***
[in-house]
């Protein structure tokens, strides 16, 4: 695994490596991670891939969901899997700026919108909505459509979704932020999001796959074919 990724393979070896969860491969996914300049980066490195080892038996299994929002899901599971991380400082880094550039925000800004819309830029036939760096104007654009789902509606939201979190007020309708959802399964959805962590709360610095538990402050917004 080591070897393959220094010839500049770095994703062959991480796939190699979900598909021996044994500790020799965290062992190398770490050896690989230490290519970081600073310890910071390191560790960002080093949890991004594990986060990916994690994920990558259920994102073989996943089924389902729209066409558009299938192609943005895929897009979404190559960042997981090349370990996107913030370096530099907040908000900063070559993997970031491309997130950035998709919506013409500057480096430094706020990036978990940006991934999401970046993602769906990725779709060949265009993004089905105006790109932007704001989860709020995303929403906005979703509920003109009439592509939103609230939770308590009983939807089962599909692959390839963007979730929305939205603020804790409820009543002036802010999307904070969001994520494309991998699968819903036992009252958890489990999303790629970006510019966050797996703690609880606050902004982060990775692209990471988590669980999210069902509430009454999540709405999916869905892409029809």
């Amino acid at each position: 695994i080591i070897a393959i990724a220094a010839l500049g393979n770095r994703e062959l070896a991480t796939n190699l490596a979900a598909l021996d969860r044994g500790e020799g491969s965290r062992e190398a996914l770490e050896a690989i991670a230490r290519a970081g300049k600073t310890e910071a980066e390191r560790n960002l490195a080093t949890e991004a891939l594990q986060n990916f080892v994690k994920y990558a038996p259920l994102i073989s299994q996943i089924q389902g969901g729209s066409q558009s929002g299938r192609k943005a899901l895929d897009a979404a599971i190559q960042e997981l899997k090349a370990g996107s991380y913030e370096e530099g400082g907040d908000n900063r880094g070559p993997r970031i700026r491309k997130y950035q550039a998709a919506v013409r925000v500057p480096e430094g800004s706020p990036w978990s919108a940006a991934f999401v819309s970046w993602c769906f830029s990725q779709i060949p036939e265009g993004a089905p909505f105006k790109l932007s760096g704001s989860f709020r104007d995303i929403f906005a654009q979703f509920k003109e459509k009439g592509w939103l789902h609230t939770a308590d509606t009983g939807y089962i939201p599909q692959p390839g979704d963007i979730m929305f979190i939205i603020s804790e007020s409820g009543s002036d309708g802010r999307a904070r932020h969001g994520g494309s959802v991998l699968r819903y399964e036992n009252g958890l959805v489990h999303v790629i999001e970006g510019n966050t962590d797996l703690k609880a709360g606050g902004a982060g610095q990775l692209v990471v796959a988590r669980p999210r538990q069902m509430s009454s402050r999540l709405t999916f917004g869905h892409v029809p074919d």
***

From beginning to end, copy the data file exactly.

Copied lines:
[in-house]
């Protein structure tokens, strides 16, 4: 695994490596991670891939969901899997700026919108909505459509979704932020999001796959074919 990724393979070896969860491969996914300049980066490195080892038996299994929002899901599971991380400082880094550039925000800004819309830029036939760096104007654009789902509606939201979190007020309708959802399964959805962590709360610095538990402050917004 080591070897393959220094010839500049770095994703062959991480796939190699979900598909021996044994500790020799965290062992190398770490050896690989230490290519970081600073310890910071390191560790960002080093949890991004594990986060990916994690994920990558259920994102073989996943089924389902729209066409558009299938192609943005895929897009979404190559960042997981090349370990996107913030370096530099907040908000900063070559993997970031491309997130950035998709919506013409500057480096430094706020990036978990940006991934999401970046993602769906990725779709060949265009993004089905105006790109932007704001989860709020995303929403906005979703509920003109009439592509939103609230939770308590009983939807089962599909692959390839963007979730929305939205603020804790409820009543002036802010999307904070969001994520494309991998699968819903036992009252958890489990999303790629970006510019966050797996703690609880606050902004982060990775692209990471988590669980999210069902509430009454999540709405999916869905892409029809």
């Amino acid at each position: 695994i080591i070897a393959i990724a220094a010839l500049g393979n770095r994703e062959l070896a991480t796939n190699l490596a979900a598909l021996d969860r044994g500790e020799g491969s965290r062992e190398a996914l770490e050896a690989i991670a230490r290519a970081g300049k600073t310890e910071a980066e390191r560790n960002l490195a080093t949890e991004a891939l594990q986060n990916f080892v994690k994920y990558a038996p259920l994102i073989s299994q996943i089924q389902g969901g729209s066409q558009s929002g299938r192609k943005a899901l895929d897009a979404a599971i190559q960042e997981l899997k090349a370990g996107s991380y913030e370096e530099g400082g907040d908000n900063r880094g070559p993997r970031i700026r491309k997130y950035q550039a998709a919506v013409r925000v500057p480096e430094g800004s706020p990036w978990s919108a940006a991934f999401v819309s970046w993602c769906f830029s990725q779709i060949p036939e265009g993004a089905p909505f105006k790109l932007s760096g704001s989860f709020r104007d995303i929403f906005a654009q979703f509920k003109e459509k009439g592509w939103l789902h609230t939770a308590d509606t009983g939807y089962i939201p599909q692959p390839g979704d963007i979730m929305f979190i939205i603020s804790e007020s409820g009543s002036d309708g802010r999307a904070r932020h969001g994520g494309s959802v991998l699968r819903y399964e036992n009252g958890l959805v489990h999303v790629i999001e970006g510019n966050t962590d797996l703690k609880a709360g606050g902004a982060g610095q990775l692209v990471v796959a988590r669980p999210r538990q069902m509430s009454s402050r999540l709405t999916f917004g869905h892409v029809p074919d």